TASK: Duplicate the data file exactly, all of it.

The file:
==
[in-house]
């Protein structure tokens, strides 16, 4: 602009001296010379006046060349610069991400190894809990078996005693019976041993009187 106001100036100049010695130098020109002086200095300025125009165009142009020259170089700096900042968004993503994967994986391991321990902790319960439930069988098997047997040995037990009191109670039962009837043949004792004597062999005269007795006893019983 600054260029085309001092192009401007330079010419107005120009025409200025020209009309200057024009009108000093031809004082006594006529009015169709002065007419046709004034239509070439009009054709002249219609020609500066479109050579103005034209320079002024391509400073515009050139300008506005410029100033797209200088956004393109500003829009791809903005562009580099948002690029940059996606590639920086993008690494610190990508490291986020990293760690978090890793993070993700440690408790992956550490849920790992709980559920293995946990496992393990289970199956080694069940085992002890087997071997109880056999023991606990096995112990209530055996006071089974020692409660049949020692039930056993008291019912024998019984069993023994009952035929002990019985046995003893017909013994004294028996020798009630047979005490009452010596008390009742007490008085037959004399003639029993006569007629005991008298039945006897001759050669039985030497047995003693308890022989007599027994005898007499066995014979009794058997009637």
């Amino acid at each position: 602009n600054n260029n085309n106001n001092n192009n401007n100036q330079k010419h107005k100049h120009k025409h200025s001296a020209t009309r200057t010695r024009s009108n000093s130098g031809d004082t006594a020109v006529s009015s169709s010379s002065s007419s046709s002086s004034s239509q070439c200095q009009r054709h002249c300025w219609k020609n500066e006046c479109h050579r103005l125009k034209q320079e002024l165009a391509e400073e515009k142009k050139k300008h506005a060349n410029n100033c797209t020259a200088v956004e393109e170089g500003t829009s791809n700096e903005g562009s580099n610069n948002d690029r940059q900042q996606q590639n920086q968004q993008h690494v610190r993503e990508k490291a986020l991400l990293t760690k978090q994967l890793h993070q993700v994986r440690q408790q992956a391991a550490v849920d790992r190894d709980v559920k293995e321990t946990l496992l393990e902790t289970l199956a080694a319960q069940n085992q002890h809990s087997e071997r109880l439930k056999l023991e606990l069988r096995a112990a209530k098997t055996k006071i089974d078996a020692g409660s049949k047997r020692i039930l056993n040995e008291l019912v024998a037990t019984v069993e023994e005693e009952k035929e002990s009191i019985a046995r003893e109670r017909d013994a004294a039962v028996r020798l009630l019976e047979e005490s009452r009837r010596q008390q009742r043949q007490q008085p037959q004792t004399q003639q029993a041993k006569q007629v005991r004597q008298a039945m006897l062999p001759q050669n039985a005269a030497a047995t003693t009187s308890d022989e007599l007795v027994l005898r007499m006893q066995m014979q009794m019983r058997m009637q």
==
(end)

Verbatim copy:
[in-house]
């Protein structure tokens, strides 16, 4: 602009001296010379006046060349610069991400190894809990078996005693019976041993009187 106001100036100049010695130098020109002086200095300025125009165009142009020259170089700096900042968004993503994967994986391991321990902790319960439930069988098997047997040995037990009191109670039962009837043949004792004597062999005269007795006893019983 600054260029085309001092192009401007330079010419107005120009025409200025020209009309200057024009009108000093031809004082006594006529009015169709002065007419046709004034239509070439009009054709002249219609020609500066479109050579103005034209320079002024391509400073515009050139300008506005410029100033797209200088956004393109500003829009791809903005562009580099948002690029940059996606590639920086993008690494610190990508490291986020990293760690978090890793993070993700440690408790992956550490849920790992709980559920293995946990496992393990289970199956080694069940085992002890087997071997109880056999023991606990096995112990209530055996006071089974020692409660049949020692039930056993008291019912024998019984069993023994009952035929002990019985046995003893017909013994004294028996020798009630047979005490009452010596008390009742007490008085037959004399003639029993006569007629005991008298039945006897001759050669039985030497047995003693308890022989007599027994005898007499066995014979009794058997009637």
């Amino acid at each position: 602009n600054n260029n085309n106001n001092n192009n401007n100036q330079k010419h107005k100049h120009k025409h200025s001296a020209t009309r200057t010695r024009s009108n000093s130098g031809d004082t006594a020109v006529s009015s169709s010379s002065s007419s046709s002086s004034s239509q070439c200095q009009r054709h002249c300025w219609k020609n500066e006046c479109h050579r103005l125009k034209q320079e002024l165009a391509e400073e515009k142009k050139k300008h506005a060349n410029n100033c797209t020259a200088v956004e393109e170089g500003t829009s791809n700096e903005g562009s580099n610069n948002d690029r940059q900042q996606q590639n920086q968004q993008h690494v610190r993503e990508k490291a986020l991400l990293t760690k978090q994967l890793h993070q993700v994986r440690q408790q992956a391991a550490v849920d790992r190894d709980v559920k293995e321990t946990l496992l393990e902790t289970l199956a080694a319960q069940n085992q002890h809990s087997e071997r109880l439930k056999l023991e606990l069988r096995a112990a209530k098997t055996k006071i089974d078996a020692g409660s049949k047997r020692i039930l056993n040995e008291l019912v024998a037990t019984v069993e023994e005693e009952k035929e002990s009191i019985a046995r003893e109670r017909d013994a004294a039962v028996r020798l009630l019976e047979e005490s009452r009837r010596q008390q009742r043949q007490q008085p037959q004792t004399q003639q029993a041993k006569q007629v005991r004597q008298a039945m006897l062999p001759q050669n039985a005269a030497a047995t003693t009187s308890d022989e007599l007795v027994l005898r007499m006893q066995m014979q009794m019983r058997m009637q």